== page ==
Every two minutes. That’s how often someone is sexually assaulted in America.
When you really consider the magnitude of that statistic, it’s overwhelming. Every two minutes, perhaps the most personal of all crimes is committed against someone in this country. Every two minutes of the day, someone’s life is irrevocably changed.
That’s 207,754 people sexually assaulted a year, according to the U.S. Department of Justice. And every one of those people has a personal story. The teenager terrorized almost nightly by her stepfather. The man who suppressed years of abuse for so long that he nearly exploded from the accumulating emotions. The woman who still hides her sexual abuse from her mother.
Even in small towns like Red Bank police have trouble finding accurate sexual assault numbers.
There is positive news in time for National Sexual Assault Awareness Month, marked throughout April. Incidence of sexual assault continues to fall nationwide, declining 60 percent over the past two decades.
New Jersey follows that trend as well, with a drop of 1,277 reported rapes and attempted rapes in 2001 to 985 in 2010, the last year statewide statistics were available.
But those numbers hide a larger problem around the crime: the vast number of sexual assaults that go unreported—an estimated 54 percent, according to the Justice Department.
“While the reporting rate has gone up over the last 15 years or so, the majority of rapes are still not reported to police,” says Scott Berkowitz, president of the Rape, Abuse & Incest National Network (RAINN), the nation’s largest anti-sexual assault organization. “It’s understandable from the victim’s standpoint, but it’s troubling from the community’s standpoint.”
Sexual assault statistics are plagued with uncertainty. The Justice Department creates its estimates through its National Crime Victimization Survey, which asks respondents if they’ve ever been the victim of a crime and, if so, did they report it. Those figures are compared against actual reports.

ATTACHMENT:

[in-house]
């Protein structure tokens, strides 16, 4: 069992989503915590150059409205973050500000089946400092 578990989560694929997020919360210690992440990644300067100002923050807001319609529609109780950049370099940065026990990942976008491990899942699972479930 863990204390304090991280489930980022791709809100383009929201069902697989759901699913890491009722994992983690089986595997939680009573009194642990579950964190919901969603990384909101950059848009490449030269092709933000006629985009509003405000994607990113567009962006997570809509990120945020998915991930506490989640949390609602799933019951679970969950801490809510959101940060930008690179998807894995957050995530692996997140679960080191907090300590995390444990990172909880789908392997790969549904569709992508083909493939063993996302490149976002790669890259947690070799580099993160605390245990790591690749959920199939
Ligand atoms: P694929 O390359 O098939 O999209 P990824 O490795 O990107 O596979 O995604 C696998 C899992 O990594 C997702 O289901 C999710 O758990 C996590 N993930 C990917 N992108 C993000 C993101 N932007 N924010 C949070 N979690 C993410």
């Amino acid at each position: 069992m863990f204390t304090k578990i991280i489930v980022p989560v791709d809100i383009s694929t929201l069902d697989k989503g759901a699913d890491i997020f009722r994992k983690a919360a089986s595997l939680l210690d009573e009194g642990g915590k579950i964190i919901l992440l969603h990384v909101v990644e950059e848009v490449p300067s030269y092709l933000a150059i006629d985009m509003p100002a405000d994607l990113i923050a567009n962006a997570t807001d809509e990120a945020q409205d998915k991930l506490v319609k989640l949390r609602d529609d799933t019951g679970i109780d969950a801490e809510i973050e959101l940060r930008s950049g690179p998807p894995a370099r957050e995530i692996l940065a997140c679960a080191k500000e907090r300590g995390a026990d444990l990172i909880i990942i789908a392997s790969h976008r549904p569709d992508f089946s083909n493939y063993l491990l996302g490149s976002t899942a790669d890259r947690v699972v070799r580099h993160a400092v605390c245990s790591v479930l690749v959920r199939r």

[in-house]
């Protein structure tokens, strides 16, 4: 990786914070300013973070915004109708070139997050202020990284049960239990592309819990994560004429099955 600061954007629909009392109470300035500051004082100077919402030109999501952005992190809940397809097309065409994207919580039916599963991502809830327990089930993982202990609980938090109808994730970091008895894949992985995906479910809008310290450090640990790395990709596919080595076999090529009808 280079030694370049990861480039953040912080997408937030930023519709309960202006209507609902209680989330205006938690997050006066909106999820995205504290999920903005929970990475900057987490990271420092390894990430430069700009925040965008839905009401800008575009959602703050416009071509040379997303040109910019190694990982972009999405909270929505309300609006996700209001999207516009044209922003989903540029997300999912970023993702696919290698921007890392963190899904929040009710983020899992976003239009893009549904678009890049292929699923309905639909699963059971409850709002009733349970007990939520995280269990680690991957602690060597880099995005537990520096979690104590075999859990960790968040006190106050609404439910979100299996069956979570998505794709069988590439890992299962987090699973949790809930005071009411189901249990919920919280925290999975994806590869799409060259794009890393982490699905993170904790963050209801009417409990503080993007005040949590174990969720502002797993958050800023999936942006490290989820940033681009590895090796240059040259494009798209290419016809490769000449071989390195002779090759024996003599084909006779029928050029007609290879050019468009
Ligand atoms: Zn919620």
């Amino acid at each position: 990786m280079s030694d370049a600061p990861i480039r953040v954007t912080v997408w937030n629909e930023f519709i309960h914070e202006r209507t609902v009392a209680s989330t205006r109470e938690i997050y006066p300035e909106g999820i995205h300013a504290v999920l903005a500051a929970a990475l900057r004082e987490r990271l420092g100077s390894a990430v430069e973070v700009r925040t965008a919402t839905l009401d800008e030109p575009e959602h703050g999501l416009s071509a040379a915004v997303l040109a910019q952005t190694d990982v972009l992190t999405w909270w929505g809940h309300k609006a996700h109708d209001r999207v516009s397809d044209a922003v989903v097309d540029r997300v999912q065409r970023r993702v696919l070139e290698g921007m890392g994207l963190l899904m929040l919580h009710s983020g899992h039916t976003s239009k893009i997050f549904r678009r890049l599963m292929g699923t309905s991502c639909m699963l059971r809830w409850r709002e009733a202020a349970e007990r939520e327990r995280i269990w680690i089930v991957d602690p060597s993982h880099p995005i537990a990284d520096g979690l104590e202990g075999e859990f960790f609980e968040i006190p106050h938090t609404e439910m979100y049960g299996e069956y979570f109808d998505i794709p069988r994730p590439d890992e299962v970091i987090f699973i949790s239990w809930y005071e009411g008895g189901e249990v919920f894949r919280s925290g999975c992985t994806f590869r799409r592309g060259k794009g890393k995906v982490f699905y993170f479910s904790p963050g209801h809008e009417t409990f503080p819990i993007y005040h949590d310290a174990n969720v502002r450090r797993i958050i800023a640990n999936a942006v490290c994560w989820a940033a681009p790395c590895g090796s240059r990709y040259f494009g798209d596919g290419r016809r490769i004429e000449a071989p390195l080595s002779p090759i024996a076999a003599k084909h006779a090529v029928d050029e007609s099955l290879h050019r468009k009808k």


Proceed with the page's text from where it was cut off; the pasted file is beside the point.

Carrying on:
It’s imperfect, and experts know it.
“It does a fairly good job at estimating the number of rapes not reported,” Berkowitz says. “Its biggest weakness is that it covers only people 12 and older, so it doesn’t cover crimes against children.”
That means there’s no way of knowing if the reported two rapes in Collingswood in 2010 and one in 2009 are the number that actually occurred. And without knowing that, it can be hard to know how big a problem sexual assault is, what services to offer victims and who needs help.
Many victims stay silent on sexual assault
The nature of sexual assault plays into the under-reporting problem. More than a robbery or carjacking, for example, sexual assault victims often feel ashamed about what happened to them.
“During the abuse I felt disgusted, sick, worthless, like no one would love me and as though the whole world knew about it, but no one wanted to say or do anything about it,” says Ruth Velez, who accuses her stepfather of sexually abusing her throughout her teens. “And to this day, I feel still that way at times.”
Some former victims even feel complicit.
That’s what happened to Rhett Hackett, a Sicklerville man who endured five years of sexual abuse at the hands of an adult neighbor. Hackett, who remained silent into adulthood, says the perpetrator used typical grooming behavior, telling the teen what they were doing was normal, but also that both would get in trouble if he told anyone.
“There is an instant sense of complicity that you were an accomplice to this, and that’s what they sell you on in regards to allowing it to continue,” Hackett says.
“After the first incident, I probably wanted to (tell). I just didn’t know how to approach it. After that, no. By that time, you were already in the web,” Hackett adds. “There’s a very early onset of guilt and shame, but not nearly at the magnitude as when you become an adult.”
There’s no one way to increase reporting of rapes, experts say. Educational campaigns, especially those that reassure victims they’re not at fault, can help. So can advertising support and law enforcement resources widely and often.
But ultimately, it can come down to who the victim first confides in.
“The thing that’s going to influence them most is the reaction of the people they’re closest to,” Berkowitz says. “If the first person they disclose to, usually a friend or family member, reacts poorly, that’s going to discourage them from reporting to police.”